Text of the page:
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JP Morgan admits it ‘clearly misjudged’ fans’ reaction to European Super League

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Ben Chapman
·2-min read
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<p>JP Morgan’s reputation has taken a battering over the European Super League, with fans mocking the bank on social media</p> (EPA)

JP Morgan’s reputation has taken a battering over the European Super League, with fans mocking the bank on social media

(EPA)

JP Morgan has admitted it “clearly misjudged” how football fans would react to an attempt by 12 of the world’s richest football clubs to form a breakaway European Super League (ESL).

The Wall Street bank had agreed to provide €3.25bn of funding for the ESL, to be paid back over 23 years from broadcast rights income.

But the new league, which would have shielded a clique of wealthy clubs from competition, was all but dead within two days of being announced after an angry backlash from fans, players and politicians.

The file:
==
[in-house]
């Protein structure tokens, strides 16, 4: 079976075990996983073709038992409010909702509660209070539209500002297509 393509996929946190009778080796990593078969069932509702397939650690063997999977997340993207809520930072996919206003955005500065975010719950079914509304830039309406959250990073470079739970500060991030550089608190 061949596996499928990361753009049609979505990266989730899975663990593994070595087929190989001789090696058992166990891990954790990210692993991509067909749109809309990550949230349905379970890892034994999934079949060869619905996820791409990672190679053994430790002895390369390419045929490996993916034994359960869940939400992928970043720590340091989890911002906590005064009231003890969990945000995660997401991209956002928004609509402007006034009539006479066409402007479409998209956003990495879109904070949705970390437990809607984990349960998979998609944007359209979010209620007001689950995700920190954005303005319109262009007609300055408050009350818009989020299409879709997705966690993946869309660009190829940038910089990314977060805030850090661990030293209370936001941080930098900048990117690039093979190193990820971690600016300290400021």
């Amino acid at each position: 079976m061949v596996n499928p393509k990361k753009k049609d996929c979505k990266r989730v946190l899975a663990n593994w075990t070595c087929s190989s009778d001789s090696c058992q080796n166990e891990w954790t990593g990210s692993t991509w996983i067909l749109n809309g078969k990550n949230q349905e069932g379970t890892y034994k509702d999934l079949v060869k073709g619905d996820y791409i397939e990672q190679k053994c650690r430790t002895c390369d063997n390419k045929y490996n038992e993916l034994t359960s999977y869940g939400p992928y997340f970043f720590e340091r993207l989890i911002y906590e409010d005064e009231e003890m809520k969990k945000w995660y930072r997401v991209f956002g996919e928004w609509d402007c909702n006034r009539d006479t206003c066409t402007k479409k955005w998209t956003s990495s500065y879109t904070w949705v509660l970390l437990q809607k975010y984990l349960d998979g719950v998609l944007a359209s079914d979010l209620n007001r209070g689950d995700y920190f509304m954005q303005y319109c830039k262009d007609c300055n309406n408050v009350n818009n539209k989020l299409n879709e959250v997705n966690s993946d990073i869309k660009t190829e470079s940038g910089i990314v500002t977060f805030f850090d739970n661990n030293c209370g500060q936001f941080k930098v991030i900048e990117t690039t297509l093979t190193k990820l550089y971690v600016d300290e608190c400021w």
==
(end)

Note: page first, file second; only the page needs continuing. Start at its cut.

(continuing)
JP Morgan issued a statement on Friday expressing regret about its involvement.

The Wall Street bank said: “We clearly misjudged how this deal would be viewed in the wider football community and how it might impact them in future. We will learn from this.”

JP Morgan’s statement came only after the plans all but collapsed. The six English clubs that had planned to take part – Manchester United, Manchester City, Liverpool, Arsenal, Tottenham Hotspur and Chelsea – had all withdrawn by Tuesday evening.

A source told CNN that the deal had been vetted by an internal JP Morgan committee which assesses potential reputational risks.

“There’s always a large emotional component to [sports],” the source said. “When you’re making a financial decision on a loan, you have to try to put emotion aside.”

The committee failed to gauge the level of fury the the new league would generate among football fans who have become increasingly disillusioned with the billionaire owners of many of the top clubs.

JP Morgan's reputation has taken a battering over the European Super League, with fans mocking the bank on social media.

The fallout could be a problem for JP Morgan as it presses ahead with plans to launch a retail bank in the UK later this year.

Plans for a new competition for Europe’s elite football teams provoked united condemnation from across the sport and on all sides of the political spectrum.

Heads of government including France’s Emmanuel Macron and Italy’s Mario Draghi denounced the plans. Boris Johnson labelled the ESL a “cartel”.

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